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Surviving a Divorce with Children

Surviving a Divorce with Children

By M. Scott Gordon

Divorce is Stressful, Even without Kids

Deciding to divorce is stressful no matter what the circumstances might be, but divorce can be particularly difficult when children are involved.  In fact, many Chicago couples stay together for years simply to avoid putting their children through a contentious divorce.  Recent articles in the Washington Post and Time Magazine have indicated that more adults are divorcing later in life and into retirement age, largely due to parents deciding to stay together until their children are grown.

How can you survive a divorce with children?  It’s important to understand the impact that divorce can have on children, and it’s essential to understand coping mechanisms.  And when you have questions about child support, child custody, and visitation, don’t hesitate to contact an experienced Chicago divorce attorney.

Impact of Divorce on Children

According to an article in Psychology Today, children in varying age groups tend to respond differently to divorce.  In short, children up to ages 8 or 9 tend to react in nearly opposite ways to adolescents between the ages of 9 and 13.  Divorce affects kids of all ages, though, including adult children.

Why does divorce affect kids so drastically?  It “introduces a massive change into the life of a boy or girl no matter what the age,” since children whose parents are going through a divorce witness a number of traumatic events, including:

  • Observing the loss of love between their parents;
  • Having to adjust to two different homes; and
  • Experiencing the “daily absence of one parent while living with the other.”

Young children are extremely dependent on their parents, and they often refuse to believe that divorce is permanent.  At the same time, young children’s short-term reactions to divorce can be quite pronounced, often involving separation anxiety, crying, clinginess, throwing tantrums, and other behavior intended to seek attention from both parents.  In short, the dependent child attempts to find ways to feel connected to the divorcing parents.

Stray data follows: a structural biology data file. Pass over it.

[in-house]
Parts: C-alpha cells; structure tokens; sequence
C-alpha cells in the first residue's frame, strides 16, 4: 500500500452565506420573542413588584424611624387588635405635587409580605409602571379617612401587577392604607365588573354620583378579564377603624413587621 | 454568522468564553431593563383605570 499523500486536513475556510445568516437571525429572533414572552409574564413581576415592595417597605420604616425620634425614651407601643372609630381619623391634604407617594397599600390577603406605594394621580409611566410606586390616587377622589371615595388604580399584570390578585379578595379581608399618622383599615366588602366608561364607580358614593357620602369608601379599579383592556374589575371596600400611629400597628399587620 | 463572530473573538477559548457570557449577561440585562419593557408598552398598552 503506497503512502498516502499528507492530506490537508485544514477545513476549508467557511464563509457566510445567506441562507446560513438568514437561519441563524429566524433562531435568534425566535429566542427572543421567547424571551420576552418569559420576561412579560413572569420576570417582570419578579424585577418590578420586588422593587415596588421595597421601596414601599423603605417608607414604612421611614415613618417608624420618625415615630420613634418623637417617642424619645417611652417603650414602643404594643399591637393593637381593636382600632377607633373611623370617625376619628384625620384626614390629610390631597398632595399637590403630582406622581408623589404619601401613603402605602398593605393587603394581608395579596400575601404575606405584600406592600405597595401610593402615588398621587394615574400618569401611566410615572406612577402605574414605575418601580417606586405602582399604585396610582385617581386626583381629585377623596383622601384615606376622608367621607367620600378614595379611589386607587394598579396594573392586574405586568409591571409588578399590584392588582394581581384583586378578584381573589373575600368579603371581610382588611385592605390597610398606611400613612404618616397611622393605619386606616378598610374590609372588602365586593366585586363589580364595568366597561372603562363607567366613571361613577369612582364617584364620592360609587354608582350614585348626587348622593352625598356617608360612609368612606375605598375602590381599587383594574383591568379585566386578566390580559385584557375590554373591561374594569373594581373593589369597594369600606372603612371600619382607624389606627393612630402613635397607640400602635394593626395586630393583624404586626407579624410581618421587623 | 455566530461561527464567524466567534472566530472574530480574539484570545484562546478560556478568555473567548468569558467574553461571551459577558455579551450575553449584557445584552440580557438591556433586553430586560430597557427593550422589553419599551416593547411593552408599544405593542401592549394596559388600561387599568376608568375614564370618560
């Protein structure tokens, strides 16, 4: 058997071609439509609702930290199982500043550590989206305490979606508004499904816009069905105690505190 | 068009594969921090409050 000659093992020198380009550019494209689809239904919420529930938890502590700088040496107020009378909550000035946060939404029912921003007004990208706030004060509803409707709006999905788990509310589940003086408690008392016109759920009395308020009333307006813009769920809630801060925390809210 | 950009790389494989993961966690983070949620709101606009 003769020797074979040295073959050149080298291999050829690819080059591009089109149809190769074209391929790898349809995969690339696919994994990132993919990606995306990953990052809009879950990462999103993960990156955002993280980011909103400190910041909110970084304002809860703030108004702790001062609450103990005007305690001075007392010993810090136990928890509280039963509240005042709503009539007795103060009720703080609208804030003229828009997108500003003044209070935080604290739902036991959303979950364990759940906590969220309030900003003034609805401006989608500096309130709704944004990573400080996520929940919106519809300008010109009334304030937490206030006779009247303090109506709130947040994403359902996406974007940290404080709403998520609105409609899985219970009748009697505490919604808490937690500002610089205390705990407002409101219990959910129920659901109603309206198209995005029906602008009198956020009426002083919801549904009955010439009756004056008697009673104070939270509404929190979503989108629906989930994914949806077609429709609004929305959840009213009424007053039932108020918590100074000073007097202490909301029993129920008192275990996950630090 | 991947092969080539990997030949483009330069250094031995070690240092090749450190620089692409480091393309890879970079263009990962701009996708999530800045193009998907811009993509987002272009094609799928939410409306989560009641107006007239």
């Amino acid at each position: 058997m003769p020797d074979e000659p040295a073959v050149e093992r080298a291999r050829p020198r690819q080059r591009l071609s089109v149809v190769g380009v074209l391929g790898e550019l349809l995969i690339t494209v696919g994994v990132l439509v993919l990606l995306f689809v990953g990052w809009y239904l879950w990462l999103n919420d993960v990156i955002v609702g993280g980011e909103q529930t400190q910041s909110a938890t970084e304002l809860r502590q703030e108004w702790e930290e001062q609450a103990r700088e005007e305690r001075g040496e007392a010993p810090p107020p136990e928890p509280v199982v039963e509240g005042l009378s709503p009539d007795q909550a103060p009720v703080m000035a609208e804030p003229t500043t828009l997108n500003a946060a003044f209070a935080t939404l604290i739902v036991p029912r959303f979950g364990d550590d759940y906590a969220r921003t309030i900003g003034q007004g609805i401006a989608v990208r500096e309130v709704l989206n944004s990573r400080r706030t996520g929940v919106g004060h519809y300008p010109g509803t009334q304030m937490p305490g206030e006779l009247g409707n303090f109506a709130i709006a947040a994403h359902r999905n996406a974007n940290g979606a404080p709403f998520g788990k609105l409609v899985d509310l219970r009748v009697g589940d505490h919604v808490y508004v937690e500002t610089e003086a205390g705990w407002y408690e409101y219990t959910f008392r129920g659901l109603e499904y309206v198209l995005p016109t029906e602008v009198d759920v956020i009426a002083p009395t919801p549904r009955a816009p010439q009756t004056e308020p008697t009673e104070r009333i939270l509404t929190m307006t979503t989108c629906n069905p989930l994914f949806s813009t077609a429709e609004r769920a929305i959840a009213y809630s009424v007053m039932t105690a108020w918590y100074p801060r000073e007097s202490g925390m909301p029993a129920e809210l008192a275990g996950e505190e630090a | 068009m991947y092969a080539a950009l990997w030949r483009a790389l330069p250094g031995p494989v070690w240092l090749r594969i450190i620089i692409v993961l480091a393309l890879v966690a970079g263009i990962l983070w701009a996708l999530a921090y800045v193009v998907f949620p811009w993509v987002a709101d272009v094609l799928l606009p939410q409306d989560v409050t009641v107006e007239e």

On the flip side, many adolescents respond to divorce aggressively.  Teens tend to act out, disregarding disciplinary practices of their parents and attempting to seek revenge against the parents.  The key difference, according to psychologist Carl E. Pickhardt, is that young children grieve while adolescents exercise grievances.

Pickhardt suggests that divorcing parents attempt to establish “a sense of family order and predictability.”  In practical terms, this might be done in the following ways:

  • Creating new family routines;
  • Establishing family rituals; and
  • Reassuring kids about the security of their family, regardless of divorce.

Coping with Children During Divorce

In addition to showing children that they’re still part of a family even in the midst of divorce proceedings, an article in Parents Magazine suggests some important ways of helping kids to cope with divorce.  The article suggests some of the following:

  • Make sure your children are comfortable in both homes—the home they shared with both parents and the new home that belongs to one of the spouses since separation;
  • Help your kids to understand the terms of the new custody arrangement;
  • Maintain your custody agreement amicably; and
  • Remain in a close relationship as parents, even if you are no longer close as a married couple.

Contact an Experienced Chicago Divorce Attorney

If you have questions about getting through your divorce while helping your children to cope, an experienced Chicago divorce lawyer can assist you.  Divorces don’t need to be contentious, and we can help to ensure that your divorce goes as smoothly as possible.  Contact one of our dedicated Chicago divorce attorneys at M. Scott Gordon & Associates today.